Wednesday 31 March 2021

29-3-2021 BIOPARC, VALENCIA - FOREST BUFFALO (MALE) (Syncerus caffer ssp. nanus)


29-3-2021 BIOPARC, VALENCIA - FOREST BUFFALO (FEMALE) (Syncerus caffer ssp. nanus)


29-3-2021 BIOPARC, VALENCIA - PYGMY HIPPOPOTAMUS (Choeropsis liberiensis)




29-3-2021 BIOPARC, VALENCIA - PANTHER CHAMELEON (Furcifer pardalis)


31-3-2021 GANDIA, VALENCIA - CRETAN TREE MALLOW (Malva multiflora)


31-3-2021 GANDIA, VALENCIA - EUROPEAN SERIN (MALE) (Serinus serinus)


31-3-2021 GANDIA, VALENCIA - EUROPEAN GOLDFINCH (Carduelis carduelis)

31-3-2021 GANDIA, VALENCIA - SPOTLESS STARLING (Sturnus unicolor)


31-3-2021 MONTE CORONA, VALENCIA - GREAT TIT (Parus major)


29-3-2021 BIOPARC, VALENCIA - FOREST SITATUNGA (Tragelaphus spekii ssp. gratus)

Social organization: Sitatunga are semi-social, non territorial, and sedentary. Swamps are highly productive ecosystems and sitatunga's can live at densities of 55/km^(2) or higher. Females tend to form herds and males associate together or with females until sub adult. As adults, males avoid one another.

Activity: Sitatunga's move through the swamp along established pathways. These have numerous side branches leading to feeding grounds and neighbouring riverine forest. They are active both diurnally and nocturnally and may move into marshy land at night. They typically feed at any hour in areas where they are protected. They also lie on platforms of vegetation that each animal prepares for itself by repeated circling and trampling. They also stand and ruminate in the water.

Locomotion: Sitatunga's are slow and clumsy land runners, but their plunging run works well in water. Their broad and splayed hooves keep them from sinking in soft ground as deeply as other ungulates. They are usually slow and inconspicuous, and are good swimmers.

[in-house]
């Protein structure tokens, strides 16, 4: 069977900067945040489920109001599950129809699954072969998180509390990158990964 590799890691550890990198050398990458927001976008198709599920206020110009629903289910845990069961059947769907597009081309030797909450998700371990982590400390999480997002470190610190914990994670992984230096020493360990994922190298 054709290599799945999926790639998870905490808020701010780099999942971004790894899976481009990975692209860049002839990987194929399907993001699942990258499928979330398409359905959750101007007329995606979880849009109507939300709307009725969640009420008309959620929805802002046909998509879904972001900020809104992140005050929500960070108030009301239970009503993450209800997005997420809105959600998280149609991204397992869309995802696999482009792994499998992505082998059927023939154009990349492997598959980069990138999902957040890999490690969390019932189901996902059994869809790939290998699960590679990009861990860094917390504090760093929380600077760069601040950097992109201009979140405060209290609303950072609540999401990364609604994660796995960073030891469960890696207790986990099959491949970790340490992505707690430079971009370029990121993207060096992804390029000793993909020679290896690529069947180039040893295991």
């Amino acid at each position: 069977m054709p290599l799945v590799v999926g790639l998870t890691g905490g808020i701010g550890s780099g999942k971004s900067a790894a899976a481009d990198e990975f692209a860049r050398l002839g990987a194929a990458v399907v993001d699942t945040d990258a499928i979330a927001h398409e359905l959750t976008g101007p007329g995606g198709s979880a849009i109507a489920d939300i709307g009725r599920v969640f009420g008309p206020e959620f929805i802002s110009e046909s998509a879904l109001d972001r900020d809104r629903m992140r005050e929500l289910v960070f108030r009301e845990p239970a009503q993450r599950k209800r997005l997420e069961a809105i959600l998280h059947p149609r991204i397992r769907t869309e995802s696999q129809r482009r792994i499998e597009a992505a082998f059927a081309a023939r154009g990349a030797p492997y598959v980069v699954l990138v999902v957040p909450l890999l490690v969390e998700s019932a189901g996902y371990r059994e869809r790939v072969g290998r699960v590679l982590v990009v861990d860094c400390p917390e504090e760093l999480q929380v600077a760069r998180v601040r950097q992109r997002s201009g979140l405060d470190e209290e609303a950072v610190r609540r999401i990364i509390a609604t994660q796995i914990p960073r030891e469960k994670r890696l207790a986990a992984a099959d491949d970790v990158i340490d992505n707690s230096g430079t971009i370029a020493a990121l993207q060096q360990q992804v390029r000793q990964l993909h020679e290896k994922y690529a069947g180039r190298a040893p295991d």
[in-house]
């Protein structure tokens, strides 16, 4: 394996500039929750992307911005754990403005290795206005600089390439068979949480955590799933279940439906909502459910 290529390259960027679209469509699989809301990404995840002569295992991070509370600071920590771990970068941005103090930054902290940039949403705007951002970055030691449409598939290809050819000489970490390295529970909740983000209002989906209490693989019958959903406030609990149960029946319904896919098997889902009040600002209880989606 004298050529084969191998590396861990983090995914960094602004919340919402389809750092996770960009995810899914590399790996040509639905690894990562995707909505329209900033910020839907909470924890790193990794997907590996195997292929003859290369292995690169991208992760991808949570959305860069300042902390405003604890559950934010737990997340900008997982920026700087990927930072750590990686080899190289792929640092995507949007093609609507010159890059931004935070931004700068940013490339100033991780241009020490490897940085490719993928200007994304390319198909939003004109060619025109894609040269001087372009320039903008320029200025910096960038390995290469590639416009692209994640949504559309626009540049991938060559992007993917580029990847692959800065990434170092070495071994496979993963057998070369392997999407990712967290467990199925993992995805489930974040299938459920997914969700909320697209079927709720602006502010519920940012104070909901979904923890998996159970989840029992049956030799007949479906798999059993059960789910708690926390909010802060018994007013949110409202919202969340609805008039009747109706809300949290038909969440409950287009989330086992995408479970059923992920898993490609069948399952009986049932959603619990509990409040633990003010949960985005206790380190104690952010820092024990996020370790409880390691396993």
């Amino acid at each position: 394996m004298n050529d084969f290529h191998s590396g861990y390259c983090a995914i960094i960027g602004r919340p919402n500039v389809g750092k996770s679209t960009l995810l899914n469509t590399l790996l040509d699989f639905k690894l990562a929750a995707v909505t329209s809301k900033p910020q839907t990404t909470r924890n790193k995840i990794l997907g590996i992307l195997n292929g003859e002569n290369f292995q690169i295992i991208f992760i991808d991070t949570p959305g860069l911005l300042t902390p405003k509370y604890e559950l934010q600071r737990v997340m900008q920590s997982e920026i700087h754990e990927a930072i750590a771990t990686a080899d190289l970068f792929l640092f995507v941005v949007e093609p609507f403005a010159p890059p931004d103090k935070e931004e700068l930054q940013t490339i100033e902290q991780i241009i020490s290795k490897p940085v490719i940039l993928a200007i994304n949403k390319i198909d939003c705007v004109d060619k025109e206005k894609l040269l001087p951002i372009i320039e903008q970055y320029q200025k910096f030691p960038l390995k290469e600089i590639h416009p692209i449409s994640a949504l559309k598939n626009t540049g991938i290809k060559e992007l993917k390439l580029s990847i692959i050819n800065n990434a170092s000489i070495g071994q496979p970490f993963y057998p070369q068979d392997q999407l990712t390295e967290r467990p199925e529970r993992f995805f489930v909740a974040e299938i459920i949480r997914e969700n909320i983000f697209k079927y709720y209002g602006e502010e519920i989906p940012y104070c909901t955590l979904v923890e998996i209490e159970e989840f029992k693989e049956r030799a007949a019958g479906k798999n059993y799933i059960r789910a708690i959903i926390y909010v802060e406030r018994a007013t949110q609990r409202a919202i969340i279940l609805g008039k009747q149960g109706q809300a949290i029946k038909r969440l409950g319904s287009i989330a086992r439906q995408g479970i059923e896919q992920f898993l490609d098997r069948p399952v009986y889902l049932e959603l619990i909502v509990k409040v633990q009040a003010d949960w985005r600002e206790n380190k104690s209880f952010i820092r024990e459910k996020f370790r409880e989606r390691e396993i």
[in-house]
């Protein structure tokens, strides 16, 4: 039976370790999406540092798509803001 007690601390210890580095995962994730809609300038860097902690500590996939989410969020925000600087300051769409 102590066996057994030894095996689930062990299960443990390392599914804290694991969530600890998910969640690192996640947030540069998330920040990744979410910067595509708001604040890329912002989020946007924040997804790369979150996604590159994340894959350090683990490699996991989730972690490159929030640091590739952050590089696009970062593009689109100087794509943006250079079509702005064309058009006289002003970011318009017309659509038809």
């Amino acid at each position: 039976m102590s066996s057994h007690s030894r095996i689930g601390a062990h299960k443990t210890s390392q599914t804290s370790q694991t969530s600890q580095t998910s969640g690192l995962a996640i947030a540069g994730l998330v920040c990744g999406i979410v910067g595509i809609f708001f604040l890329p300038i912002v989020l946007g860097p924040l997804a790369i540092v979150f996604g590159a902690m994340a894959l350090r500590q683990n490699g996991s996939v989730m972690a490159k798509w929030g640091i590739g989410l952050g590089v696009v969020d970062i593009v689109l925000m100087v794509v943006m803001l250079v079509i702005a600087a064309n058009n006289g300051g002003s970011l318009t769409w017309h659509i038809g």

Vocal communication: Males often bark at night, sometimes as an alarm signal, or perhaps as a way of announcing their location. Females have a single higher-pitched bark. A male following a female in a low stretch may utter a suppressed roar. (Estes, 1991)

Alchornea cordifolia, common around Lake Victoria, provides a favourite browse for sitatunga. Foraging takes place in both dry land and swamp. Sitatunga select plants in the flowering stage. They often emerge at night from swamplands to graze on nearby dry land, as well as in adjacent forests where they browse on foliage and creepers. Feeding activity is apt to be concentrated in a small area of swamp for many days at a time, then they suddenly shift to new grounds. Sitatunga feed while immersed up to their shoulders and move slowly through the vegetation. Sometimes forelegs may be immersed while hind legs are elevated. They may rear to reach flowers of tall reeds, sedges, grasses and foliage, and males have been known to break branches with their horns. When feeding on long leaves, a sitatunga wraps its tongue around a clump, pulls it into its mouth, and crops it with its incisors. 

Tuesday 30 March 2021

29-3-2021 BIOPARC, VALENCIA - HOUSE SPARROW (MALE) (Passer domesticus)


29-3-2021 BIOPARC, VALENCIA - FOSSA (Cryptoprocta ferox)


29-3-2021 BIOPARC, VALENCIA - GREATER FLAMINGO (Phoenicopterus roseus)


29-3-2021 BIOPARC, VALENCIA - EUROPEAN MOORHEN (Gallinula chloropus)


29-3-2021 BIOPARC, VALENCIA - CATTLE EGRET (MALE) (Bubulcus ibis)


29-3-2021 BIOPARC, VALENCIA - GREAT WHITE PELICAN (Pelecanus onocrotalus)


29-3-2021 BIOPARC, VALENCIA - SPOTTED NECKED OTTER (Hydrictis maculicollis)




30-3-2021 MONTE CORONA, VALENCIA - SARDINIAN WARBLER (MALE) (Sylvia melanocephala)

30-3-2021 MONTE CORONA, VALENCIA - HOUSE SPARROW (MALE) (Passer domesticus)


30-3-2021 MONTE CORONA, VALENCIA - EGYPTIAN LOCUST (Anacridium aegyptium)


29-3-2021 BIOPARC, VALENCIA - BEARDED BARBET (Lybius dubius)